The U.S. Navy SEALs fired on Somalian pirates to end a tense standoff on the high seas Sunday, rescuing an American sea captain who had been held hostage in a lifeboat after a failed hijacking.
Three pirates were killed and a fourth was injured in the mission to rescue Capt. Richard Phillips, 53, who was taken hostage last Wednesday off the coast of Somalia.
Vice-Admiral William Gortney told reporters Sunday that an on-scene commander with the U.S. Special Operations Command forces determined Phillips was in "imminent danger" after an AK-47 was aimed at the captain's back, so the commander gave the order for Navy SEALs aboard the USS Bainbridge to fire at the pirates on a lifeboat that was about 25 to 30 metres away.
U.S. President Barack Obama, who had given the military the authority to try to rescue the captain Friday and Saturday, said in a release Sunday, "I share the country's admiration for the bravery of Capt. Phillips and his selfless concerns for his crew."
After the rescue, Phillips was brought aboard the USS Bainbridge and then flown to the USS Boxer, where he showered, called his family and had a medical examination, Gortney said, adding the captain is in "good health."
The captain, who surrendered himself last week to Somalian pirates to save his U.S. crew, told his boss that his rescuers were the real heroes.
"I'm just the byline. The heroes are the navy, the SEALs and those that have brought me home," he told Maersk Line Ltd. chief executive John Reinhart, who relayed the message to reporters hours after Phillips's rescue.
The military will work with the Somalian government to determine what to do with the bodies of the dead pirates, Gortney said. The lone surviving pirate is in military custody and could face life in a U.S. prison, FBI spokesman John Miller said.
Ship was heading to Kenya
Phillips's ordeal began Wednesday after his ship, the U.S.-flagged Maersk Alabama, was attacked while on its way to Mombasa, Kenya, with a cargo of food aid and 20 U.S. crew members.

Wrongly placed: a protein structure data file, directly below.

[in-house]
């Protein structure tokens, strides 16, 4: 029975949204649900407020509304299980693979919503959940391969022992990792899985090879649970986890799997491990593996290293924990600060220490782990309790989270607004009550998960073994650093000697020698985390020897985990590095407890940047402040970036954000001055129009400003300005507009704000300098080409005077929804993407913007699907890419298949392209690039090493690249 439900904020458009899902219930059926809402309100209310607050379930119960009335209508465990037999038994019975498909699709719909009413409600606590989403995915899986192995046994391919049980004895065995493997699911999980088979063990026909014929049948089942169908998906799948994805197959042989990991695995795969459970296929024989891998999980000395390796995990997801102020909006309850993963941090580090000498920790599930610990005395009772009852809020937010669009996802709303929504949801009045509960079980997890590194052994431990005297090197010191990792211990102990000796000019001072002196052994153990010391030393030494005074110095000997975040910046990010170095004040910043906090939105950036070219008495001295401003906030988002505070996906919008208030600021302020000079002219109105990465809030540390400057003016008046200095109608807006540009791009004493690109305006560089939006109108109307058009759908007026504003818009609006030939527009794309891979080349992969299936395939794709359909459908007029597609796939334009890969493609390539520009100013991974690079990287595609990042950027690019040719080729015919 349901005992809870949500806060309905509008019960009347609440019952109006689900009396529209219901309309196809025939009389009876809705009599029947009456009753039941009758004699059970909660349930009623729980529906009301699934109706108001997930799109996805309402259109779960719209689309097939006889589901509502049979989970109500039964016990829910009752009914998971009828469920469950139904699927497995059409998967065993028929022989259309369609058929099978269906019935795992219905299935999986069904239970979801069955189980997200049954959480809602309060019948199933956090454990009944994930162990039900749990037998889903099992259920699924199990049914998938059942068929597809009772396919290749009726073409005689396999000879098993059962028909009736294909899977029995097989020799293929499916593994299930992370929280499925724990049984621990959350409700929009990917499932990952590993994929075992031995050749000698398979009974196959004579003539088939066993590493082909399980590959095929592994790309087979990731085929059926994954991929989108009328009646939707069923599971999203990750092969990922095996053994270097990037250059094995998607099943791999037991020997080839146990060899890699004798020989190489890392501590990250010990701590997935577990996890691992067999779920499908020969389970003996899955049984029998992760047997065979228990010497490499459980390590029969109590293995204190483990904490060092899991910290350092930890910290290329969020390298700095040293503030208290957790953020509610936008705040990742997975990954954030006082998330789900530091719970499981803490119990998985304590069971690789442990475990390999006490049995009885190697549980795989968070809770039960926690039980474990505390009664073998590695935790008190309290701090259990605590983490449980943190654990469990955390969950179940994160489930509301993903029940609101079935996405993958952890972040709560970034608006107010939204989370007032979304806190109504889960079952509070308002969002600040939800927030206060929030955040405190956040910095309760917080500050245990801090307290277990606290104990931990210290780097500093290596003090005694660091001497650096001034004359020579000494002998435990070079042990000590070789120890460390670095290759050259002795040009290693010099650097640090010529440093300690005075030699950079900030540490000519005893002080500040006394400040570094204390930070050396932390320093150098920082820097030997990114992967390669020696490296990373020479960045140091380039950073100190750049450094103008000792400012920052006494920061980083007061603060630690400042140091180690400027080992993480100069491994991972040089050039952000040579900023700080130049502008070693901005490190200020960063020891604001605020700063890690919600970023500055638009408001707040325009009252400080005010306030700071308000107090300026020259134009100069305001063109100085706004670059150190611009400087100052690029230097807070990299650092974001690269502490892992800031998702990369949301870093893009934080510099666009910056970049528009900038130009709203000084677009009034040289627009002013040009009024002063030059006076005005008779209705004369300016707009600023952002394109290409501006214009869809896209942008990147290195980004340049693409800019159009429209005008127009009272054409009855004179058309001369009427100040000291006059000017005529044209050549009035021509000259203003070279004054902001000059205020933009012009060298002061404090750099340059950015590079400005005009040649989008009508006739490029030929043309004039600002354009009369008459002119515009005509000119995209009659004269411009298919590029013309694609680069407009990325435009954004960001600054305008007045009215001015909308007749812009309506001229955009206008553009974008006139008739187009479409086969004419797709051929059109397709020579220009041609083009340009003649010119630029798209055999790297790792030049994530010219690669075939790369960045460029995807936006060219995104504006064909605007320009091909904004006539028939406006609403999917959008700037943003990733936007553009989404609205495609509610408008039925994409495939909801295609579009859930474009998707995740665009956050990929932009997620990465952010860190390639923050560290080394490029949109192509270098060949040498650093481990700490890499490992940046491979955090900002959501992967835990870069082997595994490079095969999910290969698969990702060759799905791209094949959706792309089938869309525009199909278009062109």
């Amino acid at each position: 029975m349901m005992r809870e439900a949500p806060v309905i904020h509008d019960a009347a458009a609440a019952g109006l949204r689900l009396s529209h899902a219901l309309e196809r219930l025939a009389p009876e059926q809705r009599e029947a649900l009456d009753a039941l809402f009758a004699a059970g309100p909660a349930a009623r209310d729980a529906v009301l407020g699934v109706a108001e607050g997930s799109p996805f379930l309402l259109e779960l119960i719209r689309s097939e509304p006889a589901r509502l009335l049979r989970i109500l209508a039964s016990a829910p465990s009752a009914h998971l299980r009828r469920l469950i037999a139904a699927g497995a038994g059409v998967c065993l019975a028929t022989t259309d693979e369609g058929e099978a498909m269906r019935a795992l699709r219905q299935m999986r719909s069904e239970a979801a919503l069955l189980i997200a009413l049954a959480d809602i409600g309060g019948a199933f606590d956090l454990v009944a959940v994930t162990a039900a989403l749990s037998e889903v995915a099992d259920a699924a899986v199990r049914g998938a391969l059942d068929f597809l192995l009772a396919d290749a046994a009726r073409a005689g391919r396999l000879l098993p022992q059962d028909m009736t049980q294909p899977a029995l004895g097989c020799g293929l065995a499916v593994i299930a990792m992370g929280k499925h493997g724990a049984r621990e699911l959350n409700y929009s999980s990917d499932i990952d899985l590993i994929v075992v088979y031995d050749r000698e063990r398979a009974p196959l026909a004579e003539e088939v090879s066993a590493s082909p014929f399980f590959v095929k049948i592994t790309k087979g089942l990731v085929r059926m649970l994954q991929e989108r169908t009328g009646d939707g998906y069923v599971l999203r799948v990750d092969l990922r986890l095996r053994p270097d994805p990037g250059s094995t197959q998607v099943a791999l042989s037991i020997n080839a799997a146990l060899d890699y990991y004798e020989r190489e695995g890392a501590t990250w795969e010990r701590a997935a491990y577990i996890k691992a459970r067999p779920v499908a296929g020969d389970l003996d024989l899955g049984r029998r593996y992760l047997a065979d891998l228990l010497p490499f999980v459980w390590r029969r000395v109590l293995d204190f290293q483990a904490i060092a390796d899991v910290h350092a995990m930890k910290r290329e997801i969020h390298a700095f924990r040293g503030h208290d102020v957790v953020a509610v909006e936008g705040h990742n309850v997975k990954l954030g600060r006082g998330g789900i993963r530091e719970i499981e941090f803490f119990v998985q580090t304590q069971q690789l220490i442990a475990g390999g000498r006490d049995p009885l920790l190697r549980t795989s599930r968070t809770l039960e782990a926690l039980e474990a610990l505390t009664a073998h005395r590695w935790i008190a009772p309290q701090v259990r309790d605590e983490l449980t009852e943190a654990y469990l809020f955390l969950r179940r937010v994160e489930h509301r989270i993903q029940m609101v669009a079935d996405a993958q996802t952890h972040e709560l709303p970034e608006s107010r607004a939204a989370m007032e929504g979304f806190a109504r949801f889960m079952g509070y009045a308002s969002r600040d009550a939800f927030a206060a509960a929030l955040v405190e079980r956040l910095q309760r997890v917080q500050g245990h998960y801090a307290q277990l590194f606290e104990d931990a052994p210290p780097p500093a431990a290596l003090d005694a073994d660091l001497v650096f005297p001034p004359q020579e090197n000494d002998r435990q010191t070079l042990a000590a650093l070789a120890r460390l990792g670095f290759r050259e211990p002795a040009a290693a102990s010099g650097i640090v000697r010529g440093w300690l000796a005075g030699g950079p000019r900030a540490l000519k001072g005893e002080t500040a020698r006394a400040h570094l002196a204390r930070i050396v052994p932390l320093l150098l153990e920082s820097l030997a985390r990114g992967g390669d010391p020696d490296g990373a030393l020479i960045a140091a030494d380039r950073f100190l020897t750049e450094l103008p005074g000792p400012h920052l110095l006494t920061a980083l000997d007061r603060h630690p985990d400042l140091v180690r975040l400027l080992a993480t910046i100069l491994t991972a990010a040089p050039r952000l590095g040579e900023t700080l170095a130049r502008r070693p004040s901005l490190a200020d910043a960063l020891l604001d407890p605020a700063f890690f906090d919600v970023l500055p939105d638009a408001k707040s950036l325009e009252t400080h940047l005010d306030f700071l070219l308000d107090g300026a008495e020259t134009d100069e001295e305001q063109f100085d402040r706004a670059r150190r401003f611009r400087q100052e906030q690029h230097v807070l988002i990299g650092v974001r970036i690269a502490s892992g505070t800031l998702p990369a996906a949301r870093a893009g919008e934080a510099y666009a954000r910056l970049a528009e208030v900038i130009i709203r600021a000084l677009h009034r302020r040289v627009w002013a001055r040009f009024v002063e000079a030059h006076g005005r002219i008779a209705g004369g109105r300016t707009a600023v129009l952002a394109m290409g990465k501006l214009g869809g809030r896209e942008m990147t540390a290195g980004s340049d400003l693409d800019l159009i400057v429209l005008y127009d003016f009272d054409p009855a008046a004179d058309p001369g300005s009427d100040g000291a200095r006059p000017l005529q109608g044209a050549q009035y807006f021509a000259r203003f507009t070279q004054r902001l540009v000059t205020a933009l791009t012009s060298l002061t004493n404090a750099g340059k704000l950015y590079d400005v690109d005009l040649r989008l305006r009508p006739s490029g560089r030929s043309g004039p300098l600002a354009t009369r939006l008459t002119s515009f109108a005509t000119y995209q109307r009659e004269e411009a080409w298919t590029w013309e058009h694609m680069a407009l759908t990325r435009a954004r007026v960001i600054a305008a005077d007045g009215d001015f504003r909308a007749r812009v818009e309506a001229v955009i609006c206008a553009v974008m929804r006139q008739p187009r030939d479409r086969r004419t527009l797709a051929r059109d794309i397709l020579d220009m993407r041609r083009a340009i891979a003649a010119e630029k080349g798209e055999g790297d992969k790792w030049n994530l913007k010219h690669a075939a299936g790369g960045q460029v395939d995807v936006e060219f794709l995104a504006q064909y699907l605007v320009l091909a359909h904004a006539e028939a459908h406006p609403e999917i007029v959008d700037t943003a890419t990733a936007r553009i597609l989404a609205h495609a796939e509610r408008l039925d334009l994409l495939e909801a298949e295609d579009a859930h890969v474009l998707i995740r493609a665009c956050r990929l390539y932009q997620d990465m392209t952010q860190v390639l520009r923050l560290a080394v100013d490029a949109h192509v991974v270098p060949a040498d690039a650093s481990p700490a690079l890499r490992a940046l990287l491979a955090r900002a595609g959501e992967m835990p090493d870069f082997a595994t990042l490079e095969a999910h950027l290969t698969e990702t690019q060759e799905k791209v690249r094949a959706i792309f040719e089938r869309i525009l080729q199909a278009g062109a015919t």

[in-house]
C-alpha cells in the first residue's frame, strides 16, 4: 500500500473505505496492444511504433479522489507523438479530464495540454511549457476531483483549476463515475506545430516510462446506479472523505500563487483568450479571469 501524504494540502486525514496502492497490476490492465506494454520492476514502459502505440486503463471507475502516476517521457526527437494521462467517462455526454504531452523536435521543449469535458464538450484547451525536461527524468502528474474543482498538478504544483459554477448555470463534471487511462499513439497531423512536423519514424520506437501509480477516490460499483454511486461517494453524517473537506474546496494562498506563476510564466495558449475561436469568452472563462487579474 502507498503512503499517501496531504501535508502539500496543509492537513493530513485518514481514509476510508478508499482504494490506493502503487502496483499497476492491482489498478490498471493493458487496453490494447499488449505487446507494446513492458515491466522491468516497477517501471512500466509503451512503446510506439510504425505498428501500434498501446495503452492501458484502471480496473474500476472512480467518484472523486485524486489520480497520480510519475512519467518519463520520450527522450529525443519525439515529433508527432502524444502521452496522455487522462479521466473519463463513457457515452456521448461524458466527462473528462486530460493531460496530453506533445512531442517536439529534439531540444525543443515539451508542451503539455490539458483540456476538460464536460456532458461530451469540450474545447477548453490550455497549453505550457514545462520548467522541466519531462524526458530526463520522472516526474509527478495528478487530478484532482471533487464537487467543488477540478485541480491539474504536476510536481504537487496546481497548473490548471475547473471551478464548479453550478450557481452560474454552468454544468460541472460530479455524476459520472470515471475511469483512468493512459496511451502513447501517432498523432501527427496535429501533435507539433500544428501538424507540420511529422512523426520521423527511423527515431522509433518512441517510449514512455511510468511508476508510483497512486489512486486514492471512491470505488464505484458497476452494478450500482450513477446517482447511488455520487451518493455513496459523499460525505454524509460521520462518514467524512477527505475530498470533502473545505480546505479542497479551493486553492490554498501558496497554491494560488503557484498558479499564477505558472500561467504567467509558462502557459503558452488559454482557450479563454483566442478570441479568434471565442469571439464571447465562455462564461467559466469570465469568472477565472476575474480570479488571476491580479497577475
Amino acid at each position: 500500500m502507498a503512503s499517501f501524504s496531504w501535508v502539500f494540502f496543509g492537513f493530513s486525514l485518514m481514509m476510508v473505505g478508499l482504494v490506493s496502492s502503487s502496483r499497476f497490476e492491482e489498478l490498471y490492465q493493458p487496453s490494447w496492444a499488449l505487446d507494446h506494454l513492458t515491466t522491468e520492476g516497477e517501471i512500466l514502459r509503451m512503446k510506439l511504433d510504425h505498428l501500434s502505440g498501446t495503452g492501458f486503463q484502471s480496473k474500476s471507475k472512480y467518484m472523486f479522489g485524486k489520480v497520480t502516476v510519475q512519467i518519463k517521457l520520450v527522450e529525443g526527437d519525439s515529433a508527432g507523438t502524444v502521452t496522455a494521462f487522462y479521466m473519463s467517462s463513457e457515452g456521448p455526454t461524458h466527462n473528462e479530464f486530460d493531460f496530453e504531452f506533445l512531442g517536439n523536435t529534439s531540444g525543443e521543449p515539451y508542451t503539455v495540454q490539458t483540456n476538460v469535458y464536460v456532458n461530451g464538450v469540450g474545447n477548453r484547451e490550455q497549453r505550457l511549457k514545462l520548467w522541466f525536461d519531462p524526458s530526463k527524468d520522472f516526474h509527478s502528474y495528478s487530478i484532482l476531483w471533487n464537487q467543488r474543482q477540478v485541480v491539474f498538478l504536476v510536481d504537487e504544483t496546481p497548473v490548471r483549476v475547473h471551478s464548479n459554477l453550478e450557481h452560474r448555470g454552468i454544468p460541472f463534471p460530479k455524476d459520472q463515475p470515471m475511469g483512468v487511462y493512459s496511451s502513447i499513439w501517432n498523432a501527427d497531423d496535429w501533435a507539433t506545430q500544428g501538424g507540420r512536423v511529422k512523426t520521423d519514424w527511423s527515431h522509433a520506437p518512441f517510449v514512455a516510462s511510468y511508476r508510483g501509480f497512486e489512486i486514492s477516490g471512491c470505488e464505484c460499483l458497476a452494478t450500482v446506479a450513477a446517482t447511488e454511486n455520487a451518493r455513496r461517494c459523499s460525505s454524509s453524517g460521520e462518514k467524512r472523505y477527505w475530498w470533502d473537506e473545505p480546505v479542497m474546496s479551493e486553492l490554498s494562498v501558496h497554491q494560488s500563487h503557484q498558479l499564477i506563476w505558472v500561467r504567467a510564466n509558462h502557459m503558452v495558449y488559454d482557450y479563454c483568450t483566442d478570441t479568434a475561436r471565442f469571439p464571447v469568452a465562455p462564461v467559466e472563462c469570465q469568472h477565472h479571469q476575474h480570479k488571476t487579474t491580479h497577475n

The ship at the time was off the Horn of Africa in the Indian Ocean, 560 kilometres from Somalia's coast.
Somalian pirates boarded and briefly took control of the ship. The unarmed crew thwarted the hijackers, who fled to a ship lifeboat with Phillips.
Since then, Somalian clan elders had been trying to negotiate a free passage for the hijackers in exchange for Phillips's freedom.
Early Sunday afternoon, Maersk CEO Reinhart said in a release that the U.S. government had informed the company that Phillips had been rescued. Reinhart said the company called Phillips's wife, Andrea, to tell her the news.
At one point on the weekend, talks broke down over the U.S. insistence that the pirates must be arrested and brought to justice.
American warships and helicopters had been keeping a close watch on the lifeboat that was holding the captain and his captors. The lifeboat was out of fuel and drifting.
On Friday, Phillips had tried to escape by jumping off the lifeboat and swimming, unidentified U.S. Defence Department officials said.
But he returned to the lifeboat after one of the pirates fired an automatic weapon, the officials said, although it was not clear whether shots were fired at Phillips or into the air.
On Saturday, the 19 U.S. sailors who escaped the pirate hijacking reached harbour in Mombasa. They credited Phillips with saving their lives.
Crew members said Phillips told his crew to lock themselves in a cabin. He then surrendered himself to safeguard his men.